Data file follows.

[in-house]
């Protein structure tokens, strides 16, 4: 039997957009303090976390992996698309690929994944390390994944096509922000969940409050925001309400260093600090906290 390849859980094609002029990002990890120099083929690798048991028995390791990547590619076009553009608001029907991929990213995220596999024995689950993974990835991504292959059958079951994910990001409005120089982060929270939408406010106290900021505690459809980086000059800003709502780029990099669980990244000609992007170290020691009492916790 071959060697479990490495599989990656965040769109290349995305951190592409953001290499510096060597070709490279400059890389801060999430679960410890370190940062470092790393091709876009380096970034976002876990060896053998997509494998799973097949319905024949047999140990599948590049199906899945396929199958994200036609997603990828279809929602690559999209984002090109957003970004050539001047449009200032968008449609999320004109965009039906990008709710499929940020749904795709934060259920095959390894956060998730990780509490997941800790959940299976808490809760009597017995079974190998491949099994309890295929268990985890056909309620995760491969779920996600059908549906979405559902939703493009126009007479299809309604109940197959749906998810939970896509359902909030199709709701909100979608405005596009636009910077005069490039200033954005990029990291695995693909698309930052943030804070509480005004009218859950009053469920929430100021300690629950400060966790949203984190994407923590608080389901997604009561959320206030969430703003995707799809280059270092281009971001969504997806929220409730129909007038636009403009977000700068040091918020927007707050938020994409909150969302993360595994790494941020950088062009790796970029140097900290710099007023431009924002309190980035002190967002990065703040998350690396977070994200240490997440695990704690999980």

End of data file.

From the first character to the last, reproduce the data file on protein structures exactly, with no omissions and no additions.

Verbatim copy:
[in-house]
């Protein structure tokens, strides 16, 4: 039997957009303090976390992996698309690929994944390390994944096509922000969940409050925001309400260093600090906290 390849859980094609002029990002990890120099083929690798048991028995390791990547590619076009553009608001029907991929990213995220596999024995689950993974990835991504292959059958079951994910990001409005120089982060929270939408406010106290900021505690459809980086000059800003709502780029990099669980990244000609992007170290020691009492916790 071959060697479990490495599989990656965040769109290349995305951190592409953001290499510096060597070709490279400059890389801060999430679960410890370190940062470092790393091709876009380096970034976002876990060896053998997509494998799973097949319905024949047999140990599948590049199906899945396929199958994200036609997603990828279809929602690559999209984002090109957003970004050539001047449009200032968008449609999320004109965009039906990008709710499929940020749904795709934060259920095959390894956060998730990780509490997941800790959940299976808490809760009597017995079974190998491949099994309890295929268990985890056909309620995760491969779920996600059908549906979405559902939703493009126009007479299809309604109940197959749906998810939970896509359902909030199709709701909100979608405005596009636009910077005069490039200033954005990029990291695995693909698309930052943030804070509480005004009218859950009053469920929430100021300690629950400060966790949203984190994407923590608080389901997604009561959320206030969430703003995707799809280059270092281009971001969504997806929220409730129909007038636009403009977000700068040091918020927007707050938020994409909150969302993360595994790494941020950088062009790796970029140097900290710099007023431009924002309190980035002190967002990065703040998350690396977070994200240490997440695990704690999980």